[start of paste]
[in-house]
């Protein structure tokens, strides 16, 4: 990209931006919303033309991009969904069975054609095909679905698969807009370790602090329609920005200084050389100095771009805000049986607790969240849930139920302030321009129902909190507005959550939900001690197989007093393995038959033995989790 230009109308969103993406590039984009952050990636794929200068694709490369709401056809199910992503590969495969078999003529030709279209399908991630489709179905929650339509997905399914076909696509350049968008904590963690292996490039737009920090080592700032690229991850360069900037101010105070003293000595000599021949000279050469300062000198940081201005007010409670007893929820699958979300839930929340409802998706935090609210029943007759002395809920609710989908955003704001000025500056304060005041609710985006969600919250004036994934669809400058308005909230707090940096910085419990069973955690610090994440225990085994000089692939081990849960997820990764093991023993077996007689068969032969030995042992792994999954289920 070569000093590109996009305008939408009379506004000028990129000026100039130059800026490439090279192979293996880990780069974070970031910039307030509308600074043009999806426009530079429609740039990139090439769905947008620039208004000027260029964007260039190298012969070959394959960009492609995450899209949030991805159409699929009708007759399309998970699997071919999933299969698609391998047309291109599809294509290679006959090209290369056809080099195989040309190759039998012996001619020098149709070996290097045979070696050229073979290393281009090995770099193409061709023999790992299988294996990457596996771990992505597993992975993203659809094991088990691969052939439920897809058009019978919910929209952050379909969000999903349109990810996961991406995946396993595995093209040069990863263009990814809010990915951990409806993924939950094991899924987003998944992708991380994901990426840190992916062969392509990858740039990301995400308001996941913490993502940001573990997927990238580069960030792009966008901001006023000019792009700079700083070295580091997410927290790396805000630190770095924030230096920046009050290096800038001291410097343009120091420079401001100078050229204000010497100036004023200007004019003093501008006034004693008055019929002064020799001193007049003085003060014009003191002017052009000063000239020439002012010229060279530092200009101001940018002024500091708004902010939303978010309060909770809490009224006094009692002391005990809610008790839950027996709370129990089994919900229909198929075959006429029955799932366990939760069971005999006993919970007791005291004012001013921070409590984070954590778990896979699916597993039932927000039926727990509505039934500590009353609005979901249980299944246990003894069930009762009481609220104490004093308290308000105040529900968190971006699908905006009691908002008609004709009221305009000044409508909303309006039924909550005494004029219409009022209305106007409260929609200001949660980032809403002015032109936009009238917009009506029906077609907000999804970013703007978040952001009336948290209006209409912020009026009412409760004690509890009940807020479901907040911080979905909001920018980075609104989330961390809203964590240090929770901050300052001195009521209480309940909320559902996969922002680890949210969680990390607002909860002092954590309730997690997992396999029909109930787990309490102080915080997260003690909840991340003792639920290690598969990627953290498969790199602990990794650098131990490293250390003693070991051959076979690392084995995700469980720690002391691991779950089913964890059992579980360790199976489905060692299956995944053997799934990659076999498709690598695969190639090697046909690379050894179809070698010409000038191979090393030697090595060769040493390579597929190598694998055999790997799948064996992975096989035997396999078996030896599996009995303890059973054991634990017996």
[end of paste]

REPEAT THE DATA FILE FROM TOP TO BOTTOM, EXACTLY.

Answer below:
[in-house]
């Protein structure tokens, strides 16, 4: 990209931006919303033309991009969904069975054609095909679905698969807009370790602090329609920005200084050389100095771009805000049986607790969240849930139920302030321009129902909190507005959550939900001690197989007093393995038959033995989790 230009109308969103993406590039984009952050990636794929200068694709490369709401056809199910992503590969495969078999003529030709279209399908991630489709179905929650339509997905399914076909696509350049968008904590963690292996490039737009920090080592700032690229991850360069900037101010105070003293000595000599021949000279050469300062000198940081201005007010409670007893929820699958979300839930929340409802998706935090609210029943007759002395809920609710989908955003704001000025500056304060005041609710985006969600919250004036994934669809400058308005909230707090940096910085419990069973955690610090994440225990085994000089692939081990849960997820990764093991023993077996007689068969032969030995042992792994999954289920 070569000093590109996009305008939408009379506004000028990129000026100039130059800026490439090279192979293996880990780069974070970031910039307030509308600074043009999806426009530079429609740039990139090439769905947008620039208004000027260029964007260039190298012969070959394959960009492609995450899209949030991805159409699929009708007759399309998970699997071919999933299969698609391998047309291109599809294509290679006959090209290369056809080099195989040309190759039998012996001619020098149709070996290097045979070696050229073979290393281009090995770099193409061709023999790992299988294996990457596996771990992505597993992975993203659809094991088990691969052939439920897809058009019978919910929209952050379909969000999903349109990810996961991406995946396993595995093209040069990863263009990814809010990915951990409806993924939950094991899924987003998944992708991380994901990426840190992916062969392509990858740039990301995400308001996941913490993502940001573990997927990238580069960030792009966008901001006023000019792009700079700083070295580091997410927290790396805000630190770095924030230096920046009050290096800038001291410097343009120091420079401001100078050229204000010497100036004023200007004019003093501008006034004693008055019929002064020799001193007049003085003060014009003191002017052009000063000239020439002012010229060279530092200009101001940018002024500091708004902010939303978010309060909770809490009224006094009692002391005990809610008790839950027996709370129990089994919900229909198929075959006429029955799932366990939760069971005999006993919970007791005291004012001013921070409590984070954590778990896979699916597993039932927000039926727990509505039934500590009353609005979901249980299944246990003894069930009762009481609220104490004093308290308000105040529900968190971006699908905006009691908002008609004709009221305009000044409508909303309006039924909550005494004029219409009022209305106007409260929609200001949660980032809403002015032109936009009238917009009506029906077609907000999804970013703007978040952001009336948290209006209409912020009026009412409760004690509890009940807020479901907040911080979905909001920018980075609104989330961390809203964590240090929770901050300052001195009521209480309940909320559902996969922002680890949210969680990390607002909860002092954590309730997690997992396999029909109930787990309490102080915080997260003690909840991340003792639920290690598969990627953290498969790199602990990794650098131990490293250390003693070991051959076979690392084995995700469980720690002391691991779950089913964890059992579980360790199976489905060692299956995944053997799934990659076999498709690598695969190639090697046909690379050894179809070698010409000038191979090393030697090595060769040493390579597929190598694998055999790997799948064996992975096989035997396999078996030896599996009995303890059973054991634990017996």